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New York City Mayor Bill de Blasio and New York Governor Andrew Cuomo have announced a new plan Tuesday to fix the Metropolitan Transportation Authority (MTA) system, which serves 8.5 million customers daily.

If the 10-point proposal plan is approved, it will use funds generated from electronic tolling devices that would be installed in NYC’s Central Business District, which included streets south of 61st Street. According to the New York City Mayor’s Office, the money from the city’s traffic congestion charge will be placed in a ‘lockbox’ and will be used to fund various to repair and improve the MTA.

In addition, using the funds generated from the tolling devices to help repair the MTA, a percentage of funds generated from the “cannabis excise tax” will also help pay for repairs in the city’s transit system.

According to the Mayor's Office, the plan also includes a measure that would limit MTA fare increases to no more than two percent per year. 


“Working New Yorkers struggle every day to get around our city,” Mayor de Blasio said in a statement Tuesday. “We cannot let another year pass without action that makes people's lives easier. This crisis runs deeper than ever before, and it's now clear there is no way to address it without congestion pricing and other dedicated revenue streams. The time to act is now."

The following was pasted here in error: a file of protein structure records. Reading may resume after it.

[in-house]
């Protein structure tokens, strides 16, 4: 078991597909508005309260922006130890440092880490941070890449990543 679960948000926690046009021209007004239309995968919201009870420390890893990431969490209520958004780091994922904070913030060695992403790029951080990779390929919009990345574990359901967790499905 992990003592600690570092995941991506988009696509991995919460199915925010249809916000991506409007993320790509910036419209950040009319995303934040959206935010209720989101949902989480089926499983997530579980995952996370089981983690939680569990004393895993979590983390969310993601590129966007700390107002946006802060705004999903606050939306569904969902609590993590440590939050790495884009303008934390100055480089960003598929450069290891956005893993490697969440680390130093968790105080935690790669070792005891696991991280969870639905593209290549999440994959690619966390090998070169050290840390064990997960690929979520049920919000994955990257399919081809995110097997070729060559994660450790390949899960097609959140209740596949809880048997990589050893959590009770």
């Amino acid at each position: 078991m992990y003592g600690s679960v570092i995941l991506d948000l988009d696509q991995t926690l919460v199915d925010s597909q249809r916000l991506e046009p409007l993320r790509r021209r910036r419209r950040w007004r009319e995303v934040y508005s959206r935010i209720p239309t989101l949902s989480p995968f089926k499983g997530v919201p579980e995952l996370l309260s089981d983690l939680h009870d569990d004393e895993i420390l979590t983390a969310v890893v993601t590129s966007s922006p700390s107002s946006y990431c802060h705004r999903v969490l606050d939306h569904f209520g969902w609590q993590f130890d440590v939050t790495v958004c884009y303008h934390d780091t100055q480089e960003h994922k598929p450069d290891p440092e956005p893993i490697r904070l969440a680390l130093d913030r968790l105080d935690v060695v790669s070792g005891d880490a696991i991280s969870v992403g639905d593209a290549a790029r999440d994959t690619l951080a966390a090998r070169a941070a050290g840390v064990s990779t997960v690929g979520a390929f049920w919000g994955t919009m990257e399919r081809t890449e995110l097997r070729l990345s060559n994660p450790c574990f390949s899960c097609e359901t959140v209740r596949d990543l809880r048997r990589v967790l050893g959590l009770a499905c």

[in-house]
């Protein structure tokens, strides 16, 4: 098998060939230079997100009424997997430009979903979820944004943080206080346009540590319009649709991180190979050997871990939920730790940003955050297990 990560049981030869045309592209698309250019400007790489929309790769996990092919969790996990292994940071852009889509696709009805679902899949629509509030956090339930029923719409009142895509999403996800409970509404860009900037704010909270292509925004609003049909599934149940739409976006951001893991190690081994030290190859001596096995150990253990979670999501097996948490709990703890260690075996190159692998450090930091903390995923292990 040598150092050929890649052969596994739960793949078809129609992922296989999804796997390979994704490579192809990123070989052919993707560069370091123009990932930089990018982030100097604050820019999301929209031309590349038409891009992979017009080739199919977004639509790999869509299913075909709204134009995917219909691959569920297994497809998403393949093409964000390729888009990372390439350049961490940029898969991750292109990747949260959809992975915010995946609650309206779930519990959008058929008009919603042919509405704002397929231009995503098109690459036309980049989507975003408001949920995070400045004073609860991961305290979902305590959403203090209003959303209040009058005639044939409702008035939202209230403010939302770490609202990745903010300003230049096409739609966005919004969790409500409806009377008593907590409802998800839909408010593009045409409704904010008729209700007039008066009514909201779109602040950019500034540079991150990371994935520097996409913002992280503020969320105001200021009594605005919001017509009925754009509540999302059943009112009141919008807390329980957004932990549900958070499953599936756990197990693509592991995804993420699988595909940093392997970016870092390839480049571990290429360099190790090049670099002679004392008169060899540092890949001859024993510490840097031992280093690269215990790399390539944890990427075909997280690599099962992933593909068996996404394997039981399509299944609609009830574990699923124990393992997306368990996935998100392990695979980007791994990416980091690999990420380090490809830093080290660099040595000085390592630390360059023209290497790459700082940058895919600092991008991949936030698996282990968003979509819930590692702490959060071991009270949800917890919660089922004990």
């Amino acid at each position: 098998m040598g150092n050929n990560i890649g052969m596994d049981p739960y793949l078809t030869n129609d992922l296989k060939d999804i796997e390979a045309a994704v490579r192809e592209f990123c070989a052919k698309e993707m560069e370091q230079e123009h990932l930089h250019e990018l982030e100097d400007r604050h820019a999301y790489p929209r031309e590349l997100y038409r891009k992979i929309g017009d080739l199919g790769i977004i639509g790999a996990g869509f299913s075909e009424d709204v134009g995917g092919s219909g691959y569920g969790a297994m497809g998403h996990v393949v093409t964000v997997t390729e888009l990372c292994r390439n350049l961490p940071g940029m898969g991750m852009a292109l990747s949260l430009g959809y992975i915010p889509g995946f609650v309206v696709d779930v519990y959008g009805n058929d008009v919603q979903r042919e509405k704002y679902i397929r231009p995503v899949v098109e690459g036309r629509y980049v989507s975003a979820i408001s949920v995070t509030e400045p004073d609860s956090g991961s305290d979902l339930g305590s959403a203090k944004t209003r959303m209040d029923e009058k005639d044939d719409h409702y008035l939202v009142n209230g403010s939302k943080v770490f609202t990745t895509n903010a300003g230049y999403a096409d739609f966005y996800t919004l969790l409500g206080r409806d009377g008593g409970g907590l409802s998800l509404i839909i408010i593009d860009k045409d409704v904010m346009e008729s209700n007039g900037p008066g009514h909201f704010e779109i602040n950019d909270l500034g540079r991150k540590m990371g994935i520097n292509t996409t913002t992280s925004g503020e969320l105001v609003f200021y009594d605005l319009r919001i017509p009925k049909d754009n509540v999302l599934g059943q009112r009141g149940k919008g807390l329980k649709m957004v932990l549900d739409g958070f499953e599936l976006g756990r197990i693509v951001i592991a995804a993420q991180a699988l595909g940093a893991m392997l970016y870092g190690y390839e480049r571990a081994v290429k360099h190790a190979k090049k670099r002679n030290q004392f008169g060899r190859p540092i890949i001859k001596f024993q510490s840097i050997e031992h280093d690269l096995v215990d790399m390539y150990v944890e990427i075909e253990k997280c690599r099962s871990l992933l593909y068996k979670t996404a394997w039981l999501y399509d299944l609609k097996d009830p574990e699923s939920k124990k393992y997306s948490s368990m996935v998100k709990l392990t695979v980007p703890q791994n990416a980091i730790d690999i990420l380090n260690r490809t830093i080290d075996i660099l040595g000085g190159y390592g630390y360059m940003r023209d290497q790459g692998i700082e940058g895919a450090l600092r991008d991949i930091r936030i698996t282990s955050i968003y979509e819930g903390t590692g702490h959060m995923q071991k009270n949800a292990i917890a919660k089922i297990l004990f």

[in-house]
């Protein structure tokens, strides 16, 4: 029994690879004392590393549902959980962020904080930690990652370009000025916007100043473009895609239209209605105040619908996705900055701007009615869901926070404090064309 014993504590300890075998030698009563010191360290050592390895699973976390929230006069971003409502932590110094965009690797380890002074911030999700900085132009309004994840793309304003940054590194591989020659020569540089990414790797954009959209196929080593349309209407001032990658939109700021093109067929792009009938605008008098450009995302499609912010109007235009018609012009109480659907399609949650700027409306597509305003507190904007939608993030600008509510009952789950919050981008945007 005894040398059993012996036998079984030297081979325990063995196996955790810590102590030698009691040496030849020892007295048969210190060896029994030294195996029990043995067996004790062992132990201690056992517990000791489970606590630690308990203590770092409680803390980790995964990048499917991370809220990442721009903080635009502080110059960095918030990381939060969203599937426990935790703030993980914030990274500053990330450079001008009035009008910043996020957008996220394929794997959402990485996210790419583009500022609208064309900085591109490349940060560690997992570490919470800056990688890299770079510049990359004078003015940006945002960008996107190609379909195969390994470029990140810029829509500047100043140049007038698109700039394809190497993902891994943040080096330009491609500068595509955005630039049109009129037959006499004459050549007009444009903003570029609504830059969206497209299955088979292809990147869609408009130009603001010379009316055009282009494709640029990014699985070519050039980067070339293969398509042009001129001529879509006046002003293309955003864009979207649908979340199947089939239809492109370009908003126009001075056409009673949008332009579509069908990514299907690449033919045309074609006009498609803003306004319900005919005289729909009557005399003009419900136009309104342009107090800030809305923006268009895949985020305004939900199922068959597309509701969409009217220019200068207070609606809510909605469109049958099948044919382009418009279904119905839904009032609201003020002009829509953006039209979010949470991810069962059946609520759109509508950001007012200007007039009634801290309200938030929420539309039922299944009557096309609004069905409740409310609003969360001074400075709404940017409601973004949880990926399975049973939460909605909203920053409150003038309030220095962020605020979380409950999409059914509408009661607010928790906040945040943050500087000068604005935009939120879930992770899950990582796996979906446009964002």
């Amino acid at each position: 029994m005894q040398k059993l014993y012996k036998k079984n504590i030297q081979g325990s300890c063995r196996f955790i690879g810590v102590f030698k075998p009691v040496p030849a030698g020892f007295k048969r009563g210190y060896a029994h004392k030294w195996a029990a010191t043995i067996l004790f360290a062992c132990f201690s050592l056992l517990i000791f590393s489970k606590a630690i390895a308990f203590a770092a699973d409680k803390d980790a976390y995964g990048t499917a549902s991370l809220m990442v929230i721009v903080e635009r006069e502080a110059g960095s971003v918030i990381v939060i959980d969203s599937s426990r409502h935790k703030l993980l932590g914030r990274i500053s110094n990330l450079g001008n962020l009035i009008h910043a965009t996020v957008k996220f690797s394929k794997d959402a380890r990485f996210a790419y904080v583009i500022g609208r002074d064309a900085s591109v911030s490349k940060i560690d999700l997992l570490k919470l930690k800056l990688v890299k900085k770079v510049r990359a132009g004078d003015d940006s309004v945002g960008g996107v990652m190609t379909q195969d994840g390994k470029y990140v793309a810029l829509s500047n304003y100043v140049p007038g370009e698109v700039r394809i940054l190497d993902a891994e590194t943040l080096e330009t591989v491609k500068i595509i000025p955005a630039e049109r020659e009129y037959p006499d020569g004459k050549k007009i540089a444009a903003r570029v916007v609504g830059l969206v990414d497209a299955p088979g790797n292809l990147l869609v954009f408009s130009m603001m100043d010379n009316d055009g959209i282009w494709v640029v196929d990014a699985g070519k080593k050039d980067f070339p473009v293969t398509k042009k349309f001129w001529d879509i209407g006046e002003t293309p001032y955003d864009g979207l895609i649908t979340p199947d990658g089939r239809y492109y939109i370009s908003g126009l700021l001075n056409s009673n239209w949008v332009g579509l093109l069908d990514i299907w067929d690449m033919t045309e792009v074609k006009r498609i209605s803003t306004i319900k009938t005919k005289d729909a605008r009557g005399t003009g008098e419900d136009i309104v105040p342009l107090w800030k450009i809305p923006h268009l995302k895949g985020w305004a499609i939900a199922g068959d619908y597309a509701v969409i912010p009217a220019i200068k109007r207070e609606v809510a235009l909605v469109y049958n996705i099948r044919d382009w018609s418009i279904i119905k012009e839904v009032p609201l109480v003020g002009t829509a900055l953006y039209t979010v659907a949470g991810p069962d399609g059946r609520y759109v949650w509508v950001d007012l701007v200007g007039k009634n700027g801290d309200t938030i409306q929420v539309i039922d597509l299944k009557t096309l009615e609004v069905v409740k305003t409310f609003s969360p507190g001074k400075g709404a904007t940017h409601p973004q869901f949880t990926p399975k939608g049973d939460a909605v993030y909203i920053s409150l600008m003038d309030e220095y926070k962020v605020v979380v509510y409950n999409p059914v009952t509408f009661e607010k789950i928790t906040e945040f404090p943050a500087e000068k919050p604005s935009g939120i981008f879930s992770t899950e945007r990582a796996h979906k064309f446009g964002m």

MTA acting Chair Fernando Ferrer also believes in the mayor and governor’s plan to repair the transit system and released a statement following the announcement.

“I strongly endorse this proposal from Governor Cuomo and Mayor de Blasio that addresses the fundamental challenges the MTA faces – a need for organization-wide reform, cost-cutting, additional revenues, and increased efficiency, acting MTA Chair Fernando Ferrer said in a statement. “This proposal is a holistic cure for much of what ails the MTA, and I hope to see it enacted swiftly for the benefit of our 8.5 million daily customers,” he added. 



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